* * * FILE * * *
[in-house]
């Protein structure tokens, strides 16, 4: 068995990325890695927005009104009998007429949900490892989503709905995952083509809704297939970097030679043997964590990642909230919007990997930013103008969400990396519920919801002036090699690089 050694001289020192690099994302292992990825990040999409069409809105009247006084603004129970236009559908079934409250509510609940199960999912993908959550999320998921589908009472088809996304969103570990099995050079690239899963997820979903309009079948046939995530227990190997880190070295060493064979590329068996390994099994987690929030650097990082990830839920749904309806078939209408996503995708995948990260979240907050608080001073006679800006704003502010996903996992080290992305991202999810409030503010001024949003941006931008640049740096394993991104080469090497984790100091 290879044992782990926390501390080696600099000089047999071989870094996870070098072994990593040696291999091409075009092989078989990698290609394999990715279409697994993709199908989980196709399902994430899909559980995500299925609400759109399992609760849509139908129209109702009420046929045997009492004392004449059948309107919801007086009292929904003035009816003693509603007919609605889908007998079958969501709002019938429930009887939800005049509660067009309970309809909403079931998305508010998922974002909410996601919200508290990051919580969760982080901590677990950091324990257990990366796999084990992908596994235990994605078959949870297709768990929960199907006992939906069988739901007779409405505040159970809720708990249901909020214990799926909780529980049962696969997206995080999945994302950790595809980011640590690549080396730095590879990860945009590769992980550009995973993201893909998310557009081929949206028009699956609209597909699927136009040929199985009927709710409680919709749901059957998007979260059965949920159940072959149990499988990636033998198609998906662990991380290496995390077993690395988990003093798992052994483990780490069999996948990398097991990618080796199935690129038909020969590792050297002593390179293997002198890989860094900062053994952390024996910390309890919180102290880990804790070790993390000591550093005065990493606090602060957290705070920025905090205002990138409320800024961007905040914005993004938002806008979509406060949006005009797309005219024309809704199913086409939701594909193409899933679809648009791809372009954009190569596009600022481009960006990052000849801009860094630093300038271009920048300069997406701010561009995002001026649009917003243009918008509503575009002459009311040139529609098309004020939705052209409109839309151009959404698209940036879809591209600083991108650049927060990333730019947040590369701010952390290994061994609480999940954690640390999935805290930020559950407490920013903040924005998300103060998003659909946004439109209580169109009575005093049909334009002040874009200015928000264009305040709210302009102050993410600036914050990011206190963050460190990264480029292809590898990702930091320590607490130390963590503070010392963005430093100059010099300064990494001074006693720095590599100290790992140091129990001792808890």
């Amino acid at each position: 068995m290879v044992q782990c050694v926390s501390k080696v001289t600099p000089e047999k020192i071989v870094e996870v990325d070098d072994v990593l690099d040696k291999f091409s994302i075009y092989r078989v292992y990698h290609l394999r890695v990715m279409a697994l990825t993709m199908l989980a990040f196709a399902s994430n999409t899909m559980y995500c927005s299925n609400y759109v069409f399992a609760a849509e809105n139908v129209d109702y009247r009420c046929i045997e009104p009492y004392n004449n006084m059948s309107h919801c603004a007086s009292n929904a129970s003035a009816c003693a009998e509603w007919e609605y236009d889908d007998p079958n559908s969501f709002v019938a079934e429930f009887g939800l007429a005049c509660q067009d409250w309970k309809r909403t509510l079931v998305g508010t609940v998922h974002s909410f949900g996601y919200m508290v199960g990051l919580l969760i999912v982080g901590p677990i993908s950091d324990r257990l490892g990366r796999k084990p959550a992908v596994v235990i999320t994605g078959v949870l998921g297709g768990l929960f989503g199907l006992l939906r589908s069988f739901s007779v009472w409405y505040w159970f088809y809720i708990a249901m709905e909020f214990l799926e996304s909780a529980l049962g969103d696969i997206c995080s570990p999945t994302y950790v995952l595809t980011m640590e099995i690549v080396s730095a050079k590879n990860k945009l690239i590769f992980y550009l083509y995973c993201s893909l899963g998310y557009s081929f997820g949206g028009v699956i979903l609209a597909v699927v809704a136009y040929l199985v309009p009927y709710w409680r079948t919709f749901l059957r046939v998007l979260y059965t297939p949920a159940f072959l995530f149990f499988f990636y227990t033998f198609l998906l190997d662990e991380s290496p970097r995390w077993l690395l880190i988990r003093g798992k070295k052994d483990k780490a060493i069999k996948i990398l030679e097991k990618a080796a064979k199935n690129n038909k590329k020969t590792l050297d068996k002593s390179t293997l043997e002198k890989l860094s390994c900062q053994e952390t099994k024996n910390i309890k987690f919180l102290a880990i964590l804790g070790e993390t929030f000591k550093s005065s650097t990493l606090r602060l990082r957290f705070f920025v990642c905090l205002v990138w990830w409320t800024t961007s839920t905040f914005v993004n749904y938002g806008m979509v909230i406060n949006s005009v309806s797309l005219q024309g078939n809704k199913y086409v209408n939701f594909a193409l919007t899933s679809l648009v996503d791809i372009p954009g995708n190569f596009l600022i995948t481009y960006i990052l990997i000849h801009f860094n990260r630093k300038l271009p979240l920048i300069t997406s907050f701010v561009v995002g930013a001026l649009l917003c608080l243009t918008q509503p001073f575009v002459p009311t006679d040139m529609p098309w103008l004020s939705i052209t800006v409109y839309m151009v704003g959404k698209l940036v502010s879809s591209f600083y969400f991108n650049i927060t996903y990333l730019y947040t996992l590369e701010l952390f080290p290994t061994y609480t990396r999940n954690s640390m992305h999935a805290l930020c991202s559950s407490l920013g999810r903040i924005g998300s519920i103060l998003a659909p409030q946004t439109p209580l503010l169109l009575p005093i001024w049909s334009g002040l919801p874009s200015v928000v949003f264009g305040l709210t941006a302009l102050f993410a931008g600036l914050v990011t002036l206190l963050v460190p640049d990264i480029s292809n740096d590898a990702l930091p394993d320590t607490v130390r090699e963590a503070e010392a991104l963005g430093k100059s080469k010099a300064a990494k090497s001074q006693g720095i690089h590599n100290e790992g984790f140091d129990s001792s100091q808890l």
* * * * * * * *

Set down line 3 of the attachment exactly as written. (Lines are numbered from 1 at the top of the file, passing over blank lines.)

């Amino acid at each position: 068995m290879v044992q782990c050694v926390s501390k080696v001289t600099p000089e047999k020192i071989v870094e996870v990325d070098d072994v990593l690099d040696k291999f091409s994302i075009y092989r078989v292992y990698h290609l394999r890695v990715m279409a697994l990825t993709m199908l989980a990040f196709a399902s994430n999409t899909m559980y995500c927005s299925n609400y759109v069409f399992a609760a849509e809105n139908v129209d109702y009247r009420c046929i045997e009104p009492y004392n004449n006084m059948s309107h919801c603004a007086s009292n929904a129970s003035a009816c003693a009998e509603w007919e609605y236009d889908d007998p079958n559908s969501f709002v019938a079934e429930f009887g939800l007429a005049c509660q067009d409250w309970k309809r909403t509510l079931v998305g508010t609940v998922h974002s909410f949900g996601y919200m508290v199960g990051l919580l969760i999912v982080g901590p677990i993908s950091d324990r257990l490892g990366r796999k084990p959550a992908v596994v235990i999320t994605g078959v949870l998921g297709g768990l929960f989503g199907l006992l939906r589908s069988f739901s007779v009472w409405y505040w159970f088809y809720i708990a249901m709905e909020f214990l799926e996304s909780a529980l049962g969103d696969i997206c995080s570990p999945t994302y950790v995952l595809t980011m640590e099995i690549v080396s730095a050079k590879n990860k945009l690239i590769f992980y550009l083509y995973c993201s893909l899963g998310y557009s081929f997820g949206g028009v699956i979903l609209a597909v699927v809704a136009y040929l199985v309009p009927y709710w409680r079948t919709f749901l059957r046939v998007l979260y059965t297939p949920a159940f072959l995530f149990f499988f990636y227990t033998f198609l998906l190997d662990e991380s290496p970097r995390w077993l690395l880190i988990r003093g798992k070295k052994d483990k780490a060493i069999k996948i990398l030679e097991k990618a080796a064979k199935n690129n038909k590329k020969t590792l050297d068996k002593s390179t293997l043997e002198k890989l860094s390994c900062q053994e952390t099994k024996n910390i309890k987690f919180l102290a880990i964590l804790g070790e993390t929030f000591k550093s005065s650097t990493l606090r602060l990082r957290f705070f920025v990642c905090l205002v990138w990830w409320t800024t961007s839920t905040f914005v993004n749904y938002g806008m979509v909230i406060n949006s005009v309806s797309l005219q024309g078939n809704k199913y086409v209408n939701f594909a193409l919007t899933s679809l648009v996503d791809i372009p954009g995708n190569f596009l600022i995948t481009y960006i990052l990997i000849h801009f860094n990260r630093k300038l271009p979240l920048i300069t997406s907050f701010v561009v995002g930013a001026l649009l917003c608080l243009t918008q509503p001073f575009v002459p009311t006679d040139m529609p098309w103008l004020s939705i052209t800006v409109y839309m151009v704003g959404k698209l940036v502010s879809s591209f600083y969400f991108n650049i927060t996903y990333l730019y947040t996992l590369e701010l952390f080290p290994t061994y609480t990396r999940n954690s640390m992305h999935a805290l930020c991202s559950s407490l920013g999810r903040i924005g998300s519920i103060l998003a659909p409030q946004t439109p209580l503010l169109l009575p005093i001024w049909s334009g002040l919801p874009s200015v928000v949003f264009g305040l709210t941006a302009l102050f993410a931008g600036l914050v990011t002036l206190l963050v460190p640049d990264i480029s292809n740096d590898a990702l930091p394993d320590t607490v130390r090699e963590a503070e010392a991104l963005g430093k100059s080469k010099a300064a990494k090497s001074q006693g720095i690089h590599n100290e790992g984790f140091d129990s001792s100091q808890l």